shrinkage stoping[′shriŋ·kij ‚stōp·iŋ]
periodic filling of a worked-out space with ore broken out from the main body during underground mining of a deposit. The filling takes place as a result of blasting of ore from the rock mass. The accumulated ore serves as a platform for the miners working in the stope (stoping block) and, to a certain extent, prevents exfoliation of the enclosing rock. The enclosing rock is supported by means of interchamber and interfloor pillars of ore, unexcavated ore-free sections, and the broken mass, if it is raised after working out the reserves of the block. To reduce losses when using shrinkage stoping systems for the extraction of a valuable mineral from thin beds, the cutting is done without drift and entry pillars, replacing them with stulls and other types of support. Upon completion of stoping in the block, the accumulated ore is emptied completely.
In addition to the conventional shrinkage stoping system, when the broken ore (mineral) fills the worked-out space to the full height of the block (or level), there is also a version of the system with partial shrinkage stoping, in which the broken ore fills the worked-out space for only part of the height of the block (bed or sublevel).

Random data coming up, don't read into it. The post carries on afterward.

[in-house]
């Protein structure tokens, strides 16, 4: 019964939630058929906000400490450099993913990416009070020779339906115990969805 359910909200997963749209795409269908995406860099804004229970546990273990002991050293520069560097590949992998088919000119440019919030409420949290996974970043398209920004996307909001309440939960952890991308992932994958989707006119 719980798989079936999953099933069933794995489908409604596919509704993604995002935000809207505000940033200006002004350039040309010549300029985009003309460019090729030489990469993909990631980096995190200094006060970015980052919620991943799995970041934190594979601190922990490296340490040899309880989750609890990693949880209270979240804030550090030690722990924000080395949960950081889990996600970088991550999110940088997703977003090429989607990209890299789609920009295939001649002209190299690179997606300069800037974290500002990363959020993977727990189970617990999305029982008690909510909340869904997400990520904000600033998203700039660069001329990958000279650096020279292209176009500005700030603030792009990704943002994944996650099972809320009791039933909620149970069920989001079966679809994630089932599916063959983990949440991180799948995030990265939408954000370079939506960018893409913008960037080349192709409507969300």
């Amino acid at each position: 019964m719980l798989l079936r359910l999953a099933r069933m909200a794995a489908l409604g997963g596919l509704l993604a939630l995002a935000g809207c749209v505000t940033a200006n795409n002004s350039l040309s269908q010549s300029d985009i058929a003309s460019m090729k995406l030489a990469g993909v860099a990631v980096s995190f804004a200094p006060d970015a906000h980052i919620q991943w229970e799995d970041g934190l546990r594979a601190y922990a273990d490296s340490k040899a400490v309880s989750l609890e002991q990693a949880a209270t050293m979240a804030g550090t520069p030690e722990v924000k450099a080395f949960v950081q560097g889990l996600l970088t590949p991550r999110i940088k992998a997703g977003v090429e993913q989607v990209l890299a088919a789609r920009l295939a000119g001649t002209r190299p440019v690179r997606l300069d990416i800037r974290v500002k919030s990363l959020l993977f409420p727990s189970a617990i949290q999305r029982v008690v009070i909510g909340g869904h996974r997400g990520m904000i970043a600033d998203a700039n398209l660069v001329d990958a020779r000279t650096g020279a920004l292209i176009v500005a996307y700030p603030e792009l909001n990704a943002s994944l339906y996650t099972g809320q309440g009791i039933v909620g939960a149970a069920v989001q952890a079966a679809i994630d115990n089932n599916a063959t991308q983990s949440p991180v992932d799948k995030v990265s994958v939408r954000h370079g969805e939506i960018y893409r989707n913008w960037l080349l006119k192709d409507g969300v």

The shrinkage stoping method is most suitable for lode deposits 0.5 to 4-5 m thick with persistent bedding and an angle of not less than 60°, which are represented by hard, stableores and stable enclosing rock. In the case of very thick beds, the shrinkage stoping system can be used only at an extremely steep dip angle (85°-90°).
REFERENCEAgoshkov, M. I., S. S. Borisov, and V. A. Boiarskii. Razrabotka rudnykh i nerudnykh mestorozhdenii, 2nd ed. Moscow, 1970.
A. S. VORONIUK